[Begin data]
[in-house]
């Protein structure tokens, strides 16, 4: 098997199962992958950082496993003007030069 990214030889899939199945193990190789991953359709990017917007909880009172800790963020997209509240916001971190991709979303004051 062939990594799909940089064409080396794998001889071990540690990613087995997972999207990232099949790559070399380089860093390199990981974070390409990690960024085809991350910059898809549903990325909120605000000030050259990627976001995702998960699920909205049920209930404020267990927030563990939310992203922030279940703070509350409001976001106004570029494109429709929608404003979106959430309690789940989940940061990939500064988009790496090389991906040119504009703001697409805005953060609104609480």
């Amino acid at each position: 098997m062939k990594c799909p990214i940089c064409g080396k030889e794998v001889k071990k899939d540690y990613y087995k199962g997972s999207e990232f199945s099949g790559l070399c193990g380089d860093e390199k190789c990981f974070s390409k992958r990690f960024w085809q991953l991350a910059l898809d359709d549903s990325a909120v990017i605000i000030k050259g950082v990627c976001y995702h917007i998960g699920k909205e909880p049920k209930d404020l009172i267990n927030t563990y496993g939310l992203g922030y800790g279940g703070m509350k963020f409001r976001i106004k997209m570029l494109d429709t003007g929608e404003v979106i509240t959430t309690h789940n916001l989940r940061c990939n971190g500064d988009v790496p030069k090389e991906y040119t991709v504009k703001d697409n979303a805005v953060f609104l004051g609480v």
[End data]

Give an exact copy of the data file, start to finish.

[in-house]
């Protein structure tokens, strides 16, 4: 098997199962992958950082496993003007030069 990214030889899939199945193990190789991953359709990017917007909880009172800790963020997209509240916001971190991709979303004051 062939990594799909940089064409080396794998001889071990540690990613087995997972999207990232099949790559070399380089860093390199990981974070390409990690960024085809991350910059898809549903990325909120605000000030050259990627976001995702998960699920909205049920209930404020267990927030563990939310992203922030279940703070509350409001976001106004570029494109429709929608404003979106959430309690789940989940940061990939500064988009790496090389991906040119504009703001697409805005953060609104609480």
């Amino acid at each position: 098997m062939k990594c799909p990214i940089c064409g080396k030889e794998v001889k071990k899939d540690y990613y087995k199962g997972s999207e990232f199945s099949g790559l070399c193990g380089d860093e390199k190789c990981f974070s390409k992958r990690f960024w085809q991953l991350a910059l898809d359709d549903s990325a909120v990017i605000i000030k050259g950082v990627c976001y995702h917007i998960g699920k909205e909880p049920k209930d404020l009172i267990n927030t563990y496993g939310l992203g922030y800790g279940g703070m509350k963020f409001r976001i106004k997209m570029l494109d429709t003007g929608e404003v979106i509240t959430t309690h789940n916001l989940r940061c990939n971190g500064d988009v790496p030069k090389e991906y040119t991709v504009k703001d697409n979303a805005v953060f609104l004051g609480v």